"Proxysvc was first collected by public and private sources on March 22 from an unknown entity in the United States. The executable dropper for the component was submitted from South Korea on March 19," according to McAfee's research report. "Our research shows this listener component appeared mostly in higher education organizations. We suspect this component is involved in core control server infrastructure. These targets were chosen intentionally to run Proxysvc because the attacker would have needed to know which systems were infected to connect to them."
"As we monitor this campaign, it is clear that the publicity associated with the (we assume) first phase of this campaign did nothing to slow the attacks. The threat actors not only continued but also increased the scope of the attack, both in types of targets and in the tools they used," Raj Samani, chief scientist at McAfee, said in a blog post.
Working — and Hacking — Abroad
Thailand has become one of the newest nations known for North Korean citizens to locate and generate income on behalf of the Pyongyang regime, according to Recorded Future, which along with Insikt Group this week published a new analysis report on North Korean activity online. Other locations include Bangladesh, along with India, Malaysia, China, New Zealand, Nepal, Kenya, Mozambique, and Indonesia.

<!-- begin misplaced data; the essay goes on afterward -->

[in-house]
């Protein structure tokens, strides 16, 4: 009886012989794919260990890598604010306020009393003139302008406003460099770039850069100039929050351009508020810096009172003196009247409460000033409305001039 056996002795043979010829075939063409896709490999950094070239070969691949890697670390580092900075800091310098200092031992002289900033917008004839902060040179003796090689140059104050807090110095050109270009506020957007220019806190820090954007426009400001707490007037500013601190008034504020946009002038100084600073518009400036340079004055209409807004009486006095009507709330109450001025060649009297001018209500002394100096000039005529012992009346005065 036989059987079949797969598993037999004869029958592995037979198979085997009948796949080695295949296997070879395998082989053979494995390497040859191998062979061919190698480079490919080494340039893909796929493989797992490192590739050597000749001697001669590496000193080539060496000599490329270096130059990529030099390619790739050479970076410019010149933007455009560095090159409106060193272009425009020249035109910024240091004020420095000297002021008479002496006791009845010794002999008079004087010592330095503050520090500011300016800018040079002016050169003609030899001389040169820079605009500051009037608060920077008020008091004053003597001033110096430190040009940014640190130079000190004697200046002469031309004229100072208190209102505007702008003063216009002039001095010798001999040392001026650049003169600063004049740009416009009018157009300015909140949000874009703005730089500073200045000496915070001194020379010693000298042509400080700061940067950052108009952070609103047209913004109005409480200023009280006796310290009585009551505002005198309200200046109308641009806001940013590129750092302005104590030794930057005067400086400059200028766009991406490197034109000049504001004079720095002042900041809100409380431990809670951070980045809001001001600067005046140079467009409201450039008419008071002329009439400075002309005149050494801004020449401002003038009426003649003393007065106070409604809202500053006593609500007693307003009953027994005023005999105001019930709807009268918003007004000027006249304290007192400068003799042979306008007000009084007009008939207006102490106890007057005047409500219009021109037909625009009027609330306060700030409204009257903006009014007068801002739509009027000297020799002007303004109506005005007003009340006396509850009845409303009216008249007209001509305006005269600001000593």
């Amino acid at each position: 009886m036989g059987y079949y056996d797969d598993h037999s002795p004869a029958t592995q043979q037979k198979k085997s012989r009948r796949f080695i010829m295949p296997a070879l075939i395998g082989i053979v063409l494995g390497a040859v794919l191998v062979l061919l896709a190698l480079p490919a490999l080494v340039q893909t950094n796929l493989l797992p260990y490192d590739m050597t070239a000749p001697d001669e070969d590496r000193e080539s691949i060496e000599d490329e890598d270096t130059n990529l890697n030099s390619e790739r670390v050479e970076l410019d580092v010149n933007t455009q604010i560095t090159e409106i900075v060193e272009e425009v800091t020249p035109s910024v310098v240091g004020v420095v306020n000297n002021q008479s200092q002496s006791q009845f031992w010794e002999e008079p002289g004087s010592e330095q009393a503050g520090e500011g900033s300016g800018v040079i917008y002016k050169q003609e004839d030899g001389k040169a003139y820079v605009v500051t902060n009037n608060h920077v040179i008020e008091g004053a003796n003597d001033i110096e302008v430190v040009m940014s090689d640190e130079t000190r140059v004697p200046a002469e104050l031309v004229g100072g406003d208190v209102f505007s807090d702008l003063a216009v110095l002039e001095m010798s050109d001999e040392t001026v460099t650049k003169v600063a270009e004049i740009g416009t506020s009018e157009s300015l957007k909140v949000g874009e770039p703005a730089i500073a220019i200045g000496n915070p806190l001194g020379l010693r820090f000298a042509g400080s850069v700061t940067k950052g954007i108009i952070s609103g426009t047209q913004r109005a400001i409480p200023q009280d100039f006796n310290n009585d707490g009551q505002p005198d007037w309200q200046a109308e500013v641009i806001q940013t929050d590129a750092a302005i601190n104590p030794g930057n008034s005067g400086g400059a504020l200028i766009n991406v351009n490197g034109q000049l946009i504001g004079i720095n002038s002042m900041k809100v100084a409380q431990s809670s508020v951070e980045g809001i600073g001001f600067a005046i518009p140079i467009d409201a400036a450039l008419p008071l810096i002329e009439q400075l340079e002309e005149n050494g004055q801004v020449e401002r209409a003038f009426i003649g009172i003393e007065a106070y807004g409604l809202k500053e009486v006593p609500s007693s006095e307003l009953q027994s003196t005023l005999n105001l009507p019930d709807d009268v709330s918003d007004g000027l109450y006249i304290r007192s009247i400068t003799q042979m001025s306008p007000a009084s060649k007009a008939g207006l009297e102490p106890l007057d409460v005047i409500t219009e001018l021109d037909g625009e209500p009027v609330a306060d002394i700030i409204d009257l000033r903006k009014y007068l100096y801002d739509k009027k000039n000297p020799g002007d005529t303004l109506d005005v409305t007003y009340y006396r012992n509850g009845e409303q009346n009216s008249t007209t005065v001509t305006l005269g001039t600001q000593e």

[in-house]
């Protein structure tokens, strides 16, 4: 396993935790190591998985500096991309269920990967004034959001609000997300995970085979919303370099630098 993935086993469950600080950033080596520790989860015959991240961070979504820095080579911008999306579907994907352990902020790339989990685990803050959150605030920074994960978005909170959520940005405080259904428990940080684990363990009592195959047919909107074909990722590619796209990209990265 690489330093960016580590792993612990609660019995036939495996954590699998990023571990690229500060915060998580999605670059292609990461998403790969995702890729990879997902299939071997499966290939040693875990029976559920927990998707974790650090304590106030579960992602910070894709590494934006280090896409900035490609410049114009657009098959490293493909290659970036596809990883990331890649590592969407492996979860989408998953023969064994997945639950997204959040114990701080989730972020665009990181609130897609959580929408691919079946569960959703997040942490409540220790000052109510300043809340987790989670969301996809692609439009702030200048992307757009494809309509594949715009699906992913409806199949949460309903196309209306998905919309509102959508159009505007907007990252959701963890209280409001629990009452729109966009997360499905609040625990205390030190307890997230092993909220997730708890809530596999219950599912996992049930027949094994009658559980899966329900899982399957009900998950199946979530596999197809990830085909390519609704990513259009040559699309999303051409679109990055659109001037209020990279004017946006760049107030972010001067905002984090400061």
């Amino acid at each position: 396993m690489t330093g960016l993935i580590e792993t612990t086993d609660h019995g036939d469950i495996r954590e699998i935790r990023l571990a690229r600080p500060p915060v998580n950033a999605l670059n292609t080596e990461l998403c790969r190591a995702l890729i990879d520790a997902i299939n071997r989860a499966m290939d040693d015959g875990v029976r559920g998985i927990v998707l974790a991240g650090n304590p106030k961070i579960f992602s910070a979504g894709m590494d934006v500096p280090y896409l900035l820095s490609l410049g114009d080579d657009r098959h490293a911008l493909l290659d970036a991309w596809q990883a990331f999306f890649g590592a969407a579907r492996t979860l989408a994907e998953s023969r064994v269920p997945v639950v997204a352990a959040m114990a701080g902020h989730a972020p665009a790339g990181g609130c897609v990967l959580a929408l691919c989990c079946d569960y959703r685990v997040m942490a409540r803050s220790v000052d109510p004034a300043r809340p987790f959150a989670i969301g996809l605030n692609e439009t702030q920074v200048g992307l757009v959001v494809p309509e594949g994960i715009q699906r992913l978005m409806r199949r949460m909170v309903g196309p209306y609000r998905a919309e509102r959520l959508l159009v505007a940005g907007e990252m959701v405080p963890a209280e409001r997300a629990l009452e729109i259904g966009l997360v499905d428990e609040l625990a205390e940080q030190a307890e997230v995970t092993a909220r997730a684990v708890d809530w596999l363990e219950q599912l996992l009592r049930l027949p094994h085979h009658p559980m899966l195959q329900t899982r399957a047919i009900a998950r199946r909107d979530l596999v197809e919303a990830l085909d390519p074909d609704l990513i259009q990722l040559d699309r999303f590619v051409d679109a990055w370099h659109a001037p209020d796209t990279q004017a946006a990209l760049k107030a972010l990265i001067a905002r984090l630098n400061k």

North Koreans sent to Thailand, Bangladesh, China, and other nations, attend universities there and study computer science, for example. There they develop phony video games and bots that scam users out of valuable digital items that they then resell, and then they find and sell bugs in gaming software.
"Thailand and Bangladesh host North Korean state-run restaurants, diplomatic establishments tied to criminal activity, and allow North Korean investment," Recorded Future's report said.
Lazarus Group and other North Korean cyberattack groups are all about generating income for the nation, whether it's cryptocurrency mining, online gaming scams, or bank heists. "The regime needs funds, and they will continue to pursue" attacks that make money, says Levi Gundert, vice president of intelligence and risk at Recorded Future.